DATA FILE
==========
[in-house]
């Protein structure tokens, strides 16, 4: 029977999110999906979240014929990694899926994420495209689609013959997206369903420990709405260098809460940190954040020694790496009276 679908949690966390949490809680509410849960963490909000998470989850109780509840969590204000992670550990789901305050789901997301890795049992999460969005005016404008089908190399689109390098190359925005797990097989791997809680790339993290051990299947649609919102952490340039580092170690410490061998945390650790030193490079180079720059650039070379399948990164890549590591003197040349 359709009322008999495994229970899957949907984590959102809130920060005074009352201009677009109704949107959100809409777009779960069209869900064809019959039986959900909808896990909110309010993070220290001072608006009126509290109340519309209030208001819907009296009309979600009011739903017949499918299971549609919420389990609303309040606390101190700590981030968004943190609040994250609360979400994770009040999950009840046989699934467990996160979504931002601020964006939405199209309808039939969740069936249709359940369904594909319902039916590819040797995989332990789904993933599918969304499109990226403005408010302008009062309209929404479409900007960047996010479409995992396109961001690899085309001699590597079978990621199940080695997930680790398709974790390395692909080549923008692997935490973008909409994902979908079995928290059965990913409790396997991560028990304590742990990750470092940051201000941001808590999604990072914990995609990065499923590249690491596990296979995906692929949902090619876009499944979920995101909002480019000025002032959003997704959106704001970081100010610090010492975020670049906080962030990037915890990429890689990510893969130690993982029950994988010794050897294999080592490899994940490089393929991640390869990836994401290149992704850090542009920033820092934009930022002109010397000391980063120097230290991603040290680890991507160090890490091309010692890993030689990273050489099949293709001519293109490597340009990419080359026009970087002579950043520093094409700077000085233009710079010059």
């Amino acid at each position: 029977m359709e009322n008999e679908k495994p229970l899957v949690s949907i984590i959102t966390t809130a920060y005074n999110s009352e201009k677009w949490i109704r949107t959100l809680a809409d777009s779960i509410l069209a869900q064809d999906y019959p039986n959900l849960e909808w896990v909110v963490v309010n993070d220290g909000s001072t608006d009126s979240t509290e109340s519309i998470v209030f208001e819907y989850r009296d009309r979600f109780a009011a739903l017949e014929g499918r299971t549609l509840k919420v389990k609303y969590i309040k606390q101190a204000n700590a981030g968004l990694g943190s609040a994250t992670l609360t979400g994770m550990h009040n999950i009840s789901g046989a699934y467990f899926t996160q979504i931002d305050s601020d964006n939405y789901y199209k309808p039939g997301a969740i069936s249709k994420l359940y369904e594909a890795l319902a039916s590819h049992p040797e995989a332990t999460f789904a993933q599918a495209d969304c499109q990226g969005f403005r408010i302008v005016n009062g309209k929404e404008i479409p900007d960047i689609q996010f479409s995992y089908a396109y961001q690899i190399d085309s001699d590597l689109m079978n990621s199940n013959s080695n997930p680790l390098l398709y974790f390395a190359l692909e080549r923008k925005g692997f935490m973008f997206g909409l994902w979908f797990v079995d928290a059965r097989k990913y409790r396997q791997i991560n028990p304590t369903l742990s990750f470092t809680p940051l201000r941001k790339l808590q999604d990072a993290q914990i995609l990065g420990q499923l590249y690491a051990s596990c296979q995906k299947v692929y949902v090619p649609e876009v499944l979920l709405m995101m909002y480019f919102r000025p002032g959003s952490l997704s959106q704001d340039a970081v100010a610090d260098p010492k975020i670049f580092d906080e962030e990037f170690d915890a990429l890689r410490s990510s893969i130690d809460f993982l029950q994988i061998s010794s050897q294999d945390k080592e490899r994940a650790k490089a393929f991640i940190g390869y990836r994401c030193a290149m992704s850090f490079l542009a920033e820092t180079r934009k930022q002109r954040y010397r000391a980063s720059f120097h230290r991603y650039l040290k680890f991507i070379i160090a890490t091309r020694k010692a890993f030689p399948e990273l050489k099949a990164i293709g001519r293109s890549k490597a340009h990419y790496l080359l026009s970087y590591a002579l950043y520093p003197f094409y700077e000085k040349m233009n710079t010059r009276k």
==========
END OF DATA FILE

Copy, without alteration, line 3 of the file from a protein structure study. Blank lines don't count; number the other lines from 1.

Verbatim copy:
């Amino acid at each position: 029977m359709e009322n008999e679908k495994p229970l899957v949690s949907i984590i959102t966390t809130a920060y005074n999110s009352e201009k677009w949490i109704r949107t959100l809680a809409d777009s779960i509410l069209a869900q064809d999906y019959p039986n959900l849960e909808w896990v909110v963490v309010n993070d220290g909000s001072t608006d009126s979240t509290e109340s519309i998470v209030f208001e819907y989850r009296d009309r979600f109780a009011a739903l017949e014929g499918r299971t549609l509840k919420v389990k609303y969590i309040k606390q101190a204000n700590a981030g968004l990694g943190s609040a994250t992670l609360t979400g994770m550990h009040n999950i009840s789901g046989a699934y467990f899926t996160q979504i931002d305050s601020d964006n939405y789901y199209k309808p039939g997301a969740i069936s249709k994420l359940y369904e594909a890795l319902a039916s590819h049992p040797e995989a332990t999460f789904a993933q599918a495209d969304c499109q990226g969005f403005r408010i302008v005016n009062g309209k929404e404008i479409p900007d960047i689609q996010f479409s995992y089908a396109y961001q690899i190399d085309s001699d590597l689109m079978n990621s199940n013959s080695n997930p680790l390098l398709y974790f390395a190359l692909e080549r923008k925005g692997f935490m973008f997206g909409l994902w979908f797990v079995d928290a059965r097989k990913y409790r396997q791997i991560n028990p304590t369903l742990s990750f470092t809680p940051l201000r941001k790339l808590q999604d990072a993290q914990i995609l990065g420990q499923l590249y690491a051990s596990c296979q995906k299947v692929y949902v090619p649609e876009v499944l979920l709405m995101m909002y480019f919102r000025p002032g959003s952490l997704s959106q704001d340039a970081v100010a610090d260098p010492k975020i670049f580092d906080e962030e990037f170690d915890a990429l890689r410490s990510s893969i130690d809460f993982l029950q994988i061998s010794s050897q294999d945390k080592e490899r994940a650790k490089a393929f991640i940190g390869y990836r994401c030193a290149m992704s850090f490079l542009a920033e820092t180079r934009k930022q002109r954040y010397r000391a980063s720059f120097h230290r991603y650039l040290k680890f991507i070379i160090a890490t091309r020694k010692a890993f030689p399948e990273l050489k099949a990164i293709g001519r293109s890549k490597a340009h990419y790496l080359l026009s970087y590591a002579l950043y520093p003197f094409y700077e000085k040349m233009n710079t010059r009276k």